The Greenhouse Effect
Earth Hour begins at home. Little steps can make your house greener – and save you money. Prasanto K Roy tells you why one should follow these little steps.tech reviews Updated: Apr 04, 2009 19:05 IST
I’m writing this in the dark, lit only by the glow from the screen and other gadgets and chargers in the room. It’s past 8:30 pm, and Earth Hour 2009 has begun. A half billion people on the planet have switched off their lights.
In South Delhi we have little choice: a thunderstorm has caused power to trip a while ago. We’d usually not notice it, because our backup would kick in, but we’ve killed the inverters and generators. The giant Select Citywalk mall, usually lit up like a thousand Christmas trees, is dark.
By the end of Earth Hour, Delhi’s power draw has dipped by 1,000 megawatts, thanks only partly to the storm, rain and power cuts.
Earth Hour may be a drop in the ocean, but it was a reminder that we need to save power. The other reminder, of course, is rising electricity bills and spend on inverters and generators, batteries and diesel...
So set aside your own Earth Hour this Sunday, and see how you can cut down those power bills.
Green Buildings Are Cool
The green building is hot today. (That’s funny, because it’s cooler than others.)
That’s a building that has low impact on the environment: it uses energy and water efficiently, uses non-toxic, recycled materials, provides clean air and natural light as far as possible, and often uses intelligent building-management systems.
There are detailed, complex descriptions and rating systems, but you get the idea.
The leading rating system is US-based LEED, and it rates buildings silver, gold, and platinum. The first platinum-rated building in India was ITC Green Centre in Gurgaon, the headquarters for that group’s hotel chain. For a while it was also the world’s largest platinum-certified green building. (A newer alternative to LEED is TERI’s Griha, a rating system more tuned to Indian needs.)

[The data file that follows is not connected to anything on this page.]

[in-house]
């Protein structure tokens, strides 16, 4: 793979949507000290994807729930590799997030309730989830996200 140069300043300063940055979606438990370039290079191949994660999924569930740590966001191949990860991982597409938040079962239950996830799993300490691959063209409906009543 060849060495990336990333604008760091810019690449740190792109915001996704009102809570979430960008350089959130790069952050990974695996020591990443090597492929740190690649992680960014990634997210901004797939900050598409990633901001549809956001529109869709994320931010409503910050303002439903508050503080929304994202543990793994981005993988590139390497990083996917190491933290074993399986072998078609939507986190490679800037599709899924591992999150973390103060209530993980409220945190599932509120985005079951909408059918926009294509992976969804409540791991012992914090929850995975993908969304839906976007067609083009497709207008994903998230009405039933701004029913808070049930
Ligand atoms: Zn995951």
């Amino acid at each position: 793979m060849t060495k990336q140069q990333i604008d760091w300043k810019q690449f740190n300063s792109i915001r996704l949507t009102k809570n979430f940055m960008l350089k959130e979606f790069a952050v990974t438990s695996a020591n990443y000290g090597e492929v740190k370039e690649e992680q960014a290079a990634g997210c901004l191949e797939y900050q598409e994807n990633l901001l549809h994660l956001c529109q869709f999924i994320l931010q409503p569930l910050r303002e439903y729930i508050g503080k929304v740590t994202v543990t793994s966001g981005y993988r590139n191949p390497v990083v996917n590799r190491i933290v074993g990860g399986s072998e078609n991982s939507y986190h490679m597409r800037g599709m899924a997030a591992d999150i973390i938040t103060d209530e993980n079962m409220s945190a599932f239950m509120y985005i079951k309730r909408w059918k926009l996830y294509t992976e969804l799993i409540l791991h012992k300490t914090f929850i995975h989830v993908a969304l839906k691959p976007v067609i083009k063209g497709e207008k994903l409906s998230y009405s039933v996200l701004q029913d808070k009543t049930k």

Newer construction projects are aiming for green certification. The Hyderabad Airport, built by GMR, is silver-rated. And upcoming residential projects such as Tata’s 12-acre Raisina Residency in Gurgaon will have ‘green homes’ certified by IGBC, the Indian
Green Buildings Council.
How does all this help you, if your house isn’t green-certified, and your office probably isn’t, either?
Well, buildings do dozens of things to be green, but you can pick up just a couple of them as ideas to use in your home – and save energy.
It’s the Greenest One
ITC’s Green Centre is a benchmark for green buildings, and uses a variety of techniques to cut power and environment impact. Ignoring the many steps to tackle the latter, here’s just a few energy-saving ideas – for your home.
Maximise use of natural light. Thin white curtains and shutters cut glare, let in diffused light. Special glass in east/west facing windows reflects heat, lets in light. Light sensors bring lights on automatically when daylight dips. Hot water comes from solar heat exchangers on the rooftop.
The terrace is insulated with polystyrene, and coated with reflective ‘high-albedo’ roof paint. This cuts down cooling needs.
Delhi’s India Habitat Centre uses a large grid of fibre sheets on steel pipes to cut sunlight on the giant courtyard in summer, and let it through in winter.
There are cheaper alternatives. Aluminum paint can keep terraces from heating up. (Try painting your black rooftop water tanks silver... to keep the water from getting too hot.)
Before I covered my terrace with asbestos and PVC roofing, my top floor needed full-time air-conditioning in summer. The closed rooms were hotter than the outside temperature (I measured 47 degrees in 2006). After the sheet PVC covering, the rooms dropped by 6 to 8 degrees – for the rooftop was no longer sunlit. Since then, we hardly ever use air-conditioning except at the peak of summer. And the whole house stays uniformly cooler.
Other simple retro-fit ideas include using motion-sensors (about Rs 1,000) to turn on porch lights, saving power and scaring off intruders. Use CFLs to gradually replace other types of lights, especially those that are used the longest hours. Power off stabilisers and chargers, to kill standby power drain.
And we haven’t even got to solar power and windmills yet – but that’s another story for another weekend!
Prasanto K Roy (
) is chief editor at CyberMedia, publisher of 15 specialty titles such as Dataquest and Living Digital